Driver-turned-action-movie hero pulls off truck stunt
Twenty years ago, I landed my first OTR job with an owner-operator. I was really excited to be going on my first solo trip to the Northeast, and my first stop was in Philadelphia. I went to my boss’ house in South Carolina to pick up the truck, where it was a balmy 65 degrees in the middle of January. I picked up the loaded trailer and was on my way to the City of Brotherly Love.
Nearing my destination, I noticed a meat packing plant and stopped to be sure my directions were OK. Coming out of the plant, I noticed my truck rolling down the street. My first reaction was that it had been stolen, but then I realized I was now in a freezing environment, and I knew immediately what had probably happened.
I managed to catch up with it, but as I opened the door, the truck hit a pothole and I was knocked off the step. I resumed my pursuit and managed to get back in the cab and stop the truck before any damage was done.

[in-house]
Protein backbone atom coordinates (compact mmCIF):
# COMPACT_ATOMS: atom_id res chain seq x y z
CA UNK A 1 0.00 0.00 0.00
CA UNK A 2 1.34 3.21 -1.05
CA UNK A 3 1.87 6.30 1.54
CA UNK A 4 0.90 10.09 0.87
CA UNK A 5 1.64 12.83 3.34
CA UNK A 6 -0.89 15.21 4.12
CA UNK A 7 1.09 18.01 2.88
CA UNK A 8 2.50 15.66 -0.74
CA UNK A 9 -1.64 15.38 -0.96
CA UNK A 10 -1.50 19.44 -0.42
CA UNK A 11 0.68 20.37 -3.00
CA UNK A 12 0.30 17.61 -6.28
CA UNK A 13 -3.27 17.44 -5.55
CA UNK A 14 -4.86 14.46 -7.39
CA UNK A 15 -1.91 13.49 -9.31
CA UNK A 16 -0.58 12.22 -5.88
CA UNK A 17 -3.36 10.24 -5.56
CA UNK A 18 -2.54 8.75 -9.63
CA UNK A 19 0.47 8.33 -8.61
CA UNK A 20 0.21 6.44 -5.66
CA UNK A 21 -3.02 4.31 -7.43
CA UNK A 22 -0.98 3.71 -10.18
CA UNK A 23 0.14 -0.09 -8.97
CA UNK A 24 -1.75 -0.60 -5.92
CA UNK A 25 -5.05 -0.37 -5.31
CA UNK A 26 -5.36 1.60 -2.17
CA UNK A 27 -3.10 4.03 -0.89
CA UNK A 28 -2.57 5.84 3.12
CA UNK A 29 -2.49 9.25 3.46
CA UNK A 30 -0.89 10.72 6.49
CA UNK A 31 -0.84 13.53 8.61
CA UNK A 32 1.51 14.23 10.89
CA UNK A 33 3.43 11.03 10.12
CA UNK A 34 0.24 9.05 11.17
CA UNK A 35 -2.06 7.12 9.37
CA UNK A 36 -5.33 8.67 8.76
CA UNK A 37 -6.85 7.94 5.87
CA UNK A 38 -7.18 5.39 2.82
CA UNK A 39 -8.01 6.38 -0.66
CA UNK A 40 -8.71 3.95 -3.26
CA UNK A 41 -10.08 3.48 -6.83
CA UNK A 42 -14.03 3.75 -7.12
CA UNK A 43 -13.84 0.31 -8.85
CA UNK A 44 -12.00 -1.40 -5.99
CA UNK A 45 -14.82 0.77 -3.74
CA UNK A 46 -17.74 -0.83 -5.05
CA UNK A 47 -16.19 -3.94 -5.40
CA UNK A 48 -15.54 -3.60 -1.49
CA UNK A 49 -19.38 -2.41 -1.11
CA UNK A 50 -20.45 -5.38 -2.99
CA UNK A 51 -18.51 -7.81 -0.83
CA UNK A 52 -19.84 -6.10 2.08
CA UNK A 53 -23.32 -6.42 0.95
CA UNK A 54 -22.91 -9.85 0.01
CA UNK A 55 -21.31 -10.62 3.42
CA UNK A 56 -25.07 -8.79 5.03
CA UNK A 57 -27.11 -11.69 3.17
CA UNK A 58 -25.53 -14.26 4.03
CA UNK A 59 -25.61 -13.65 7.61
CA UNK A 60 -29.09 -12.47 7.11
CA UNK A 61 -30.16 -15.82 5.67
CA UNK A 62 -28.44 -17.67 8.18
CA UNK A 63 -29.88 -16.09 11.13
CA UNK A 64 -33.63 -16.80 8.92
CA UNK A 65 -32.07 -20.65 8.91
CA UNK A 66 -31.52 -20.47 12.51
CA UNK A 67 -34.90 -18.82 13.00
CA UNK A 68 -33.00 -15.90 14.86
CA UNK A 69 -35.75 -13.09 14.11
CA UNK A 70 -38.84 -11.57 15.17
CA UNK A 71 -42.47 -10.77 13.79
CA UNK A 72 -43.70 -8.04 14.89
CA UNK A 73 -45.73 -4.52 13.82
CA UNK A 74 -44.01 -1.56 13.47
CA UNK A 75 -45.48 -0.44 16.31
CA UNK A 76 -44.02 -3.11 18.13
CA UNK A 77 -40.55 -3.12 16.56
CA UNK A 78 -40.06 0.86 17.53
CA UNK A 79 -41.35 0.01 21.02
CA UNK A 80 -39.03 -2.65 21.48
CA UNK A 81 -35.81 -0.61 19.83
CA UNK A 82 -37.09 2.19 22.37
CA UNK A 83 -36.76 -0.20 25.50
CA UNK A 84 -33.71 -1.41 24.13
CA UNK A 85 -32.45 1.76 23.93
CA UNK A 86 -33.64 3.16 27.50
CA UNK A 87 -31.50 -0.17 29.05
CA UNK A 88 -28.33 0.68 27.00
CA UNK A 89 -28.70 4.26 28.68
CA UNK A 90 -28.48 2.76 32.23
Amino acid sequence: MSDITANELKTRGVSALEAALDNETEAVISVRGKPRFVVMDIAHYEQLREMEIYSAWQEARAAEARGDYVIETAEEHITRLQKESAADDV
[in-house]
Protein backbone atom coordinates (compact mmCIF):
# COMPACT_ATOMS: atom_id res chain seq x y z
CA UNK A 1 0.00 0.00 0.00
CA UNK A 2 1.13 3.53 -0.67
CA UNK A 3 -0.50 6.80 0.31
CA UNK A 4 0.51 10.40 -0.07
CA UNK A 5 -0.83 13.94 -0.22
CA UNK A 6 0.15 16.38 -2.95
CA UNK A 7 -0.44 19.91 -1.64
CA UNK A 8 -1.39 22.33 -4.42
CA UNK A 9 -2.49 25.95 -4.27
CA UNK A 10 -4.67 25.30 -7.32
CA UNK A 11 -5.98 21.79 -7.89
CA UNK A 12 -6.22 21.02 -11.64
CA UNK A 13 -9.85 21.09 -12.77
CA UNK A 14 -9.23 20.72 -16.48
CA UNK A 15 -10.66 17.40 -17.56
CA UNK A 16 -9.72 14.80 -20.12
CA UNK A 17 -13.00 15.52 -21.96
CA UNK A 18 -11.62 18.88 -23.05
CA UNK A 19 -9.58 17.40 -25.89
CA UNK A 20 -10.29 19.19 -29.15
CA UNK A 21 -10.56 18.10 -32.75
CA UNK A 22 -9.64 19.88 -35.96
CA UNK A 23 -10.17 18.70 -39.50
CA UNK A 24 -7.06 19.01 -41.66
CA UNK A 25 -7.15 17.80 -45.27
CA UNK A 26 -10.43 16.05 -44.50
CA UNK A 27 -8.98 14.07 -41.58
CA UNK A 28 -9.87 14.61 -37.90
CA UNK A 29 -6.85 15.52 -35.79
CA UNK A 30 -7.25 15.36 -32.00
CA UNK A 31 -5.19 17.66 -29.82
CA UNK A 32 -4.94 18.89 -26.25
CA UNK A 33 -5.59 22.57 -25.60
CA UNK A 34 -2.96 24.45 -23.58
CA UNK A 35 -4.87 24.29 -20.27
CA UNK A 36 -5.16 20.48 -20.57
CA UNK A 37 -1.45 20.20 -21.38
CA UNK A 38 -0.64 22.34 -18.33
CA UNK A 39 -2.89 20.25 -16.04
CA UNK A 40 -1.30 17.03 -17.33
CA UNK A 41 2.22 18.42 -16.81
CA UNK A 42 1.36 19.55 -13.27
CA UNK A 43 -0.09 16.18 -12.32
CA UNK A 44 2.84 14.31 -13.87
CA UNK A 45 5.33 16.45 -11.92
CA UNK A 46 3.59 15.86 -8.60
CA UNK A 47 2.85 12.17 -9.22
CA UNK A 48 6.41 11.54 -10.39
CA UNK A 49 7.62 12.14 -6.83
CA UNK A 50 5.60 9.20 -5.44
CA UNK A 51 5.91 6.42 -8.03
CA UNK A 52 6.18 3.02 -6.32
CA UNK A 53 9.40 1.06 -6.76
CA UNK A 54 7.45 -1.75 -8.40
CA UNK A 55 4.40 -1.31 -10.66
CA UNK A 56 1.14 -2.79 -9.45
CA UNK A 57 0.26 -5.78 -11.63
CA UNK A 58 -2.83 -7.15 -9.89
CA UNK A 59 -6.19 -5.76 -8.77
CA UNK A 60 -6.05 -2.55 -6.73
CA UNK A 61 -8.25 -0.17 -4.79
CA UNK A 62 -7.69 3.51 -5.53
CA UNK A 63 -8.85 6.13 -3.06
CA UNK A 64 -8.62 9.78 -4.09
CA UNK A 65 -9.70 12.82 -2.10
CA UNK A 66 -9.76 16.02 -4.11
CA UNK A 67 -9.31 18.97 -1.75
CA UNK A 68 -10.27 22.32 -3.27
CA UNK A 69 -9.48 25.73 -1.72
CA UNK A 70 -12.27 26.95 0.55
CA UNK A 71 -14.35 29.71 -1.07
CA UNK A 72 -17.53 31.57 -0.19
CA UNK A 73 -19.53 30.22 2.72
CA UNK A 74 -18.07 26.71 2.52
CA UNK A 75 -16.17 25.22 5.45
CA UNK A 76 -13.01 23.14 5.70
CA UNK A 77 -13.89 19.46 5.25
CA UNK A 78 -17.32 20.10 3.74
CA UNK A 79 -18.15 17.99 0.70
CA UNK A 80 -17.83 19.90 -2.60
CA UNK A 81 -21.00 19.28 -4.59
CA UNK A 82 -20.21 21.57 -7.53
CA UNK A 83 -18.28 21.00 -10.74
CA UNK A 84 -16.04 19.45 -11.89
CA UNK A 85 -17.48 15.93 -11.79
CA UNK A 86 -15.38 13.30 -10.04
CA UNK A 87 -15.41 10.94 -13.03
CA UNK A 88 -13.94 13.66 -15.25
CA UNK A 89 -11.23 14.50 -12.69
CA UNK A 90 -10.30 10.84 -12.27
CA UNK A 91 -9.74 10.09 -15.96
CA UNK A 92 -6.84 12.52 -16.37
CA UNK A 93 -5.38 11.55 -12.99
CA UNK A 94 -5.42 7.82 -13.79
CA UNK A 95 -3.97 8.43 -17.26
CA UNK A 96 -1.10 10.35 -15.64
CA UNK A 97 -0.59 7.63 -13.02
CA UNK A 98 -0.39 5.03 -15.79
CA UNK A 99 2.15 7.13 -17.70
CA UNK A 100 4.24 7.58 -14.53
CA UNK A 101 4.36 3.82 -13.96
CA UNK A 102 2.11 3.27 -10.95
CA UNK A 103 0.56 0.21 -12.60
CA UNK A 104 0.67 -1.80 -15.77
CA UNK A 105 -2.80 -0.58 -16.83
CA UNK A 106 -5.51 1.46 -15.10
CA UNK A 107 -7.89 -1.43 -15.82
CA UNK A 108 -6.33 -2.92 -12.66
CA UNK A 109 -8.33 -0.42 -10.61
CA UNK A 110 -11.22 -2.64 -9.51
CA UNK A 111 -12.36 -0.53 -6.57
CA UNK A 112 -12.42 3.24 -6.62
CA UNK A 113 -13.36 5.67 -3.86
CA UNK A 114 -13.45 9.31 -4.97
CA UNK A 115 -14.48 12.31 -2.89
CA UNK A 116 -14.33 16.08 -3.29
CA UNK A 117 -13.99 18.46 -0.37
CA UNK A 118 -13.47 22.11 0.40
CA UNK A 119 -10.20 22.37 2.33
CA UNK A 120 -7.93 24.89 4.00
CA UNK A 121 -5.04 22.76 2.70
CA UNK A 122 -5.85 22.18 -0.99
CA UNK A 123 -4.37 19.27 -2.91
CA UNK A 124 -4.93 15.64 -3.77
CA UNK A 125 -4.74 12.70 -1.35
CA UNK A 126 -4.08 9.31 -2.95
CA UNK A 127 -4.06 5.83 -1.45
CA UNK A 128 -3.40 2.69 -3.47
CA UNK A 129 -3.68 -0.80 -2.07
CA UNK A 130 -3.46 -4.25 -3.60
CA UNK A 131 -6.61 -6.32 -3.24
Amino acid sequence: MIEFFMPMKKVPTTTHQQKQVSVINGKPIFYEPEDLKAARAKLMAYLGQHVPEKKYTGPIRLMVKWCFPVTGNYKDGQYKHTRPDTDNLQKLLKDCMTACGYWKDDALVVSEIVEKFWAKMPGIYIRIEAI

What caused my problem? Well, when I made that stop at the meat packing plant, I only applied the trailer brakes before leaving the truck. One thing I forgot to do was to drain the air tanks. I learned my lesson that day, and now draining air tanks is an everyday event for me—especially if I will be in any freezing temperatures.
Why is it that the craziest things always seem to happen to drivers on their maiden voyage? After reading your letter, I think I finally have the answer: Crazy things tend to happen to inexperienced drivers because inexperienced drivers tend to do crazy things.
Running after a runaway truck, leaping into the cab and stopping it before it crashes into anything reads like a script from an old action movie. It’s also a good way to get yourself killed. Unless the truck is rolling toward another human being, I suggest you leave such stunts to the real professionals when it comes to this line of work—movie stuntmen.
Fortunately, you pulled off your stunt without any damage to you or the truck and learned several valuable lessons in the process. Twenty years in the business tells me you learned them well. Take care, and keep checking those brakes and tanks.
Murphy and Lucky Dog